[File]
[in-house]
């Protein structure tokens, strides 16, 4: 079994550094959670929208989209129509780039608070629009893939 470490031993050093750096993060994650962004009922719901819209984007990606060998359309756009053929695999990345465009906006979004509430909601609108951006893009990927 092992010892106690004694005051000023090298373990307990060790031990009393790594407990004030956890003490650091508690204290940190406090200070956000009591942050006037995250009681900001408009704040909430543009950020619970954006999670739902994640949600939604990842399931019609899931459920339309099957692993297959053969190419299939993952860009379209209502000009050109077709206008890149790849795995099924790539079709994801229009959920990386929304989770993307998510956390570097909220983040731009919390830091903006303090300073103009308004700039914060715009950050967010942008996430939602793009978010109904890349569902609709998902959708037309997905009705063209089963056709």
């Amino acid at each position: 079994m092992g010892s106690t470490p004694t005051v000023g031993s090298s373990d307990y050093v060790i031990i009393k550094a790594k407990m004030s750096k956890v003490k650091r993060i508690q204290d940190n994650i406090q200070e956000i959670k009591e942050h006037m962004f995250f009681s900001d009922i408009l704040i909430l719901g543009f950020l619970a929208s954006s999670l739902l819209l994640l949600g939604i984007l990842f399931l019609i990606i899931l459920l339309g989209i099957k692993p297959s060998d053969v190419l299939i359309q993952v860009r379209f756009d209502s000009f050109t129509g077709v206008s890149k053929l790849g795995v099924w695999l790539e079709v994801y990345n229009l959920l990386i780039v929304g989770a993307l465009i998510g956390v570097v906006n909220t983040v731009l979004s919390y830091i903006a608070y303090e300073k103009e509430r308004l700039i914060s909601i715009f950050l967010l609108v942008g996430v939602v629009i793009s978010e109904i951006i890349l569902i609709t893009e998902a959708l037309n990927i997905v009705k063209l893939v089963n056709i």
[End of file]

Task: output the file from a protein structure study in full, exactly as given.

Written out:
[in-house]
């Protein structure tokens, strides 16, 4: 079994550094959670929208989209129509780039608070629009893939 470490031993050093750096993060994650962004009922719901819209984007990606060998359309756009053929695999990345465009906006979004509430909601609108951006893009990927 092992010892106690004694005051000023090298373990307990060790031990009393790594407990004030956890003490650091508690204290940190406090200070956000009591942050006037995250009681900001408009704040909430543009950020619970954006999670739902994640949600939604990842399931019609899931459920339309099957692993297959053969190419299939993952860009379209209502000009050109077709206008890149790849795995099924790539079709994801229009959920990386929304989770993307998510956390570097909220983040731009919390830091903006303090300073103009308004700039914060715009950050967010942008996430939602793009978010109904890349569902609709998902959708037309997905009705063209089963056709």
């Amino acid at each position: 079994m092992g010892s106690t470490p004694t005051v000023g031993s090298s373990d307990y050093v060790i031990i009393k550094a790594k407990m004030s750096k956890v003490k650091r993060i508690q204290d940190n994650i406090q200070e956000i959670k009591e942050h006037m962004f995250f009681s900001d009922i408009l704040i909430l719901g543009f950020l619970a929208s954006s999670l739902l819209l994640l949600g939604i984007l990842f399931l019609i990606i899931l459920l339309g989209i099957k692993p297959s060998d053969v190419l299939i359309q993952v860009r379209f756009d209502s000009f050109t129509g077709v206008s890149k053929l790849g795995v099924w695999l790539e079709v994801y990345n229009l959920l990386i780039v929304g989770a993307l465009i998510g956390v570097v906006n909220t983040v731009l979004s919390y830091i903006a608070y303090e300073k103009e509430r308004l700039i914060s909601i715009f950050l967010l609108v942008g996430v939602v629009i793009s978010e109904i951006i890349l569902i609709t893009e998902a959708l037309n990927i997905v009705k063209l893939v089963n056709i």